Technology and the Turkish Mind: Internet Animation as Counter Culture in Turkey


  • Murat Akser University of Ulster



Internet, animation, satire, AKP, globalization, media, Turkey, censorship


This paper is an attempt in interpreting the relationship between the adoption of new communications technologies such as the internet and how they are transformed and used in expression of a resisting cultural identity through content creation, namely internet flash animation in Turkey. The study discusses the Turkish adaptation of media of communication as social practice and as a means of social resistance and cultural expression. Its main focus is on internet use and especially around the use of humorous animated stories on the web.


Akser, Murat and Baybars-Hawks, Banu (2012) Media and Democracy in Turkey: Towards a Model of Neoliberal Media Autocracy. Middle East Journal of Culture and Communication, 5. pp. 302-321.

Akser, Murat. ‘The Revolution will be Hacktivated: Turkish Marxist Hacker Groups’ in Banu Akdenizli ed. Digital Transformations: Exploring Current Perspectives in Communication Studies. Lanham, MD: Lexington Books, 2015.

Derman, Deniz. “Information Technologies: The Turkish Case” in Deniz Derman and John Lotherington eds. Communications Revolution, Ankara: Med-Campus Project, 1996.

Ess, Charles and Fay Sudweeks eds. Culture, Technology, Communication: Towards an Intercultural Global Village, Albany: State University of New York Press, 2001.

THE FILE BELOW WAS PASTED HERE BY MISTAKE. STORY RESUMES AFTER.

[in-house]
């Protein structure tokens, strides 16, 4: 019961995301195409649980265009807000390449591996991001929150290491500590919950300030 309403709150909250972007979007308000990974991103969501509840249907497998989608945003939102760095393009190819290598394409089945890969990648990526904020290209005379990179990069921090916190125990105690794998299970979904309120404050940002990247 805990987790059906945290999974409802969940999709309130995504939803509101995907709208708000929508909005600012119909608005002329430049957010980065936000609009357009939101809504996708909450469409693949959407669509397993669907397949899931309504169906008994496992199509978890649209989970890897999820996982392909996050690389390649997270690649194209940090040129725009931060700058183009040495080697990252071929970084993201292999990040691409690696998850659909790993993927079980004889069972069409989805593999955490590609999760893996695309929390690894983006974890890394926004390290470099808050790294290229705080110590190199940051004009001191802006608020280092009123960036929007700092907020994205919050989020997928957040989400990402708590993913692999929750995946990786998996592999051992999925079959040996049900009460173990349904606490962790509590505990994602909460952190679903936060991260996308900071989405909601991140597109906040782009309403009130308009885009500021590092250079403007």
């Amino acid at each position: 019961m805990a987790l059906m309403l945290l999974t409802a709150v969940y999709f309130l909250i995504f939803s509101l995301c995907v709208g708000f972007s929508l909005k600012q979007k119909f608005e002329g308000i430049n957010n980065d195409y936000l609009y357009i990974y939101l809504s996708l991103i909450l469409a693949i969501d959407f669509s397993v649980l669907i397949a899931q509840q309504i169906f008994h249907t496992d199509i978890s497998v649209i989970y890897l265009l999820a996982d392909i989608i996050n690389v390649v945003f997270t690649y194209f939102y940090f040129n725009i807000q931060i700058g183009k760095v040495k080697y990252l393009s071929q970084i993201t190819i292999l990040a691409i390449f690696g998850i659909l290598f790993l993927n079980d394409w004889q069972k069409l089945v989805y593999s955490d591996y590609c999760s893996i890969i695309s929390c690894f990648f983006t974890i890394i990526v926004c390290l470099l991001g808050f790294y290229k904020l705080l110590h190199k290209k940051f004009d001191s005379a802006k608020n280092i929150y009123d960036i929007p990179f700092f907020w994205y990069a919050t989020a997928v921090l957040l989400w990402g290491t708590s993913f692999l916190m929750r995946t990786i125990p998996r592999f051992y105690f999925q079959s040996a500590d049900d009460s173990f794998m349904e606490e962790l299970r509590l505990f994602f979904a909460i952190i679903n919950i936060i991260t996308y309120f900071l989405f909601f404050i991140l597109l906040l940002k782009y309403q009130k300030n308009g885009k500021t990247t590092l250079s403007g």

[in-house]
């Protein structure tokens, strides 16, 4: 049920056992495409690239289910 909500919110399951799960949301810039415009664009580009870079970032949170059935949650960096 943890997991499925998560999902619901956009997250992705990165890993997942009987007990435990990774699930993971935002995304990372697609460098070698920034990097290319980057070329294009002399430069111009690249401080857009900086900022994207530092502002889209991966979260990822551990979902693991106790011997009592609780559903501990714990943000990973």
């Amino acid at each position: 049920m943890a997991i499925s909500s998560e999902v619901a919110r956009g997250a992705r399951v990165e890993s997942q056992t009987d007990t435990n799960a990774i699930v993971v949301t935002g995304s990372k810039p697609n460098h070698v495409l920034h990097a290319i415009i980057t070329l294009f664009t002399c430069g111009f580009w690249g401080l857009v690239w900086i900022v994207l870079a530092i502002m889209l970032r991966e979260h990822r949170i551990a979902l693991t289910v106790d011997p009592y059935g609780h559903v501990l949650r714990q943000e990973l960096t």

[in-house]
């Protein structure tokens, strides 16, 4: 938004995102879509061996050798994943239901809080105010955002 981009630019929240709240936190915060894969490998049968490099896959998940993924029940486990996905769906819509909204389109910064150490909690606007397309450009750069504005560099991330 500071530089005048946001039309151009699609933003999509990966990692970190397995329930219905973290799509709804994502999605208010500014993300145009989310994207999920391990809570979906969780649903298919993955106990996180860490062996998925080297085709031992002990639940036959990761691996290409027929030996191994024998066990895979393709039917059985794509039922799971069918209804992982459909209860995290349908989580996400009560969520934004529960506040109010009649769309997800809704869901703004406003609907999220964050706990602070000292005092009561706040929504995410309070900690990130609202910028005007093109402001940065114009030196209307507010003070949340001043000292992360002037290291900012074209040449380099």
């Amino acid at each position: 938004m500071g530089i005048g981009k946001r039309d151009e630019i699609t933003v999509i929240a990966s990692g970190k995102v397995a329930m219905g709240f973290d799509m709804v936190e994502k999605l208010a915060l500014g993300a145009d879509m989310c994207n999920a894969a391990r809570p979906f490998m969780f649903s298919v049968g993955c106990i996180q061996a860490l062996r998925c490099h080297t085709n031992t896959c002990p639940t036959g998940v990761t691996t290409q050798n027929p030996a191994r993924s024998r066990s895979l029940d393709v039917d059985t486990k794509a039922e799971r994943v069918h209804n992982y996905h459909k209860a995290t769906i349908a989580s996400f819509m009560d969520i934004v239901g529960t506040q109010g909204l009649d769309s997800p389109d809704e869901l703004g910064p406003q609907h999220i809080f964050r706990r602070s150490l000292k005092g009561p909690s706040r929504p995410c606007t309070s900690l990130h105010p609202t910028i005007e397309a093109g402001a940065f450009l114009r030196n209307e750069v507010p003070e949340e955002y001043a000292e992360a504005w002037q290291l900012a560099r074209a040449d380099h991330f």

Gauntlett, David ed. Web.Studies 2nd edition, London: Arnold, 2004.

Kandiyoti, Deniz and Ayse Saktanber eds. Fragments of Culture: The Everyday of Modern Turkey, London: IB Tauris, 2002.

Hugh Mackay and Tim O'Sullivan eds. The Media Reader: Continuity and Transformation, Sage, 1999.

Kaymas, Serhat Ahmet. Media Policy Paradigm Shift in Turkey: Rethinking Neo- Authoritarian Media Systems in the Age of Neo Liberalism. Acta Universitatis Danubius. Communicatio, Vol 5, No 1 (2011).

Keyder, Çağlar. “The Dilemma of Cultural Identity on the Margin of Europe” 16.1, Review, (1993), 19-33.

Koloğlu, Orhan (2004). The Printing Press and Journalism in the Ottoman State. Boğaziçi Journal 18(1–2): 27–33.

Mardin, Serif. Religion and Social Change, Albany: State University of New York Press, 1989.

Norton,William. Cultural Geography: Themes, Concepts, Analyses, Don Mills, ON: Oxford University Press, 2000.

Öncü, Ayse. (2004). The interaction of media and politics: The remaking of the Turkish media industry in the 1990s. Boğaziçi Journal, 18(1-2), 11-26.

Öncü, Ayse. (2012) Television and media. In: Heper, Metin and Sayarı, Sabri, (eds.) The Routledge Handbook of Modern Turkey. Routledge, London.

Robins, Kevin and Frank Webster. Times of the Technoculture: From the Information Society to the Virtual Life, London: Routledge, 1999.

Robins, Kevin. “Interrupting Identities: Turkey/Europe” in Stuart Hall and Paul de Gay eds. Questions of Cultural Identity, London: Sage, 1996.

Robins, Kevin and Asu Aksoy. “Peripheral Vision: Cultural Industries and Cultural Identities in Turkey”, 29, Environment and Planning A, (1997), 1937-1952.

Ross, Karen, Deniz Derman and Nevana Dakovic eds. Mediated Identities, Istanbul: Istanbul Bilgi University Press, 2001.

Smit, Christopher R. “Fascination: The Modern Allure of the Internet” in Gauntlett ed.

Turkan, I. (2012). Democratisation and New Media Dilemmas: a Case Study of Press Freedom in Turkey. Irish Studies in International Affairs, 23(1), 23-35.

Turkle, Sherry. Life on the Screen: Identity on the Age of the Internet, New York: Simon and Schuster, 1995.

Webster, Frank. Theories of the Information Society 4th edition, London: Routledge, 2014.

Wheeler, Deborah. “New technologies, Old Cultures: A Look at Women, Gender and the Internet in Kuwait” in Ess ed.

Winston, Brian. Media Technology and Society A History: From the Telegraph to the Internet, London: Routledge, 1998.




How to Cite

Akser, M. (2014). Technology and the Turkish Mind: Internet Animation as Counter Culture in Turkey. CINEJ Cinema Journal, 3(2), 192–217.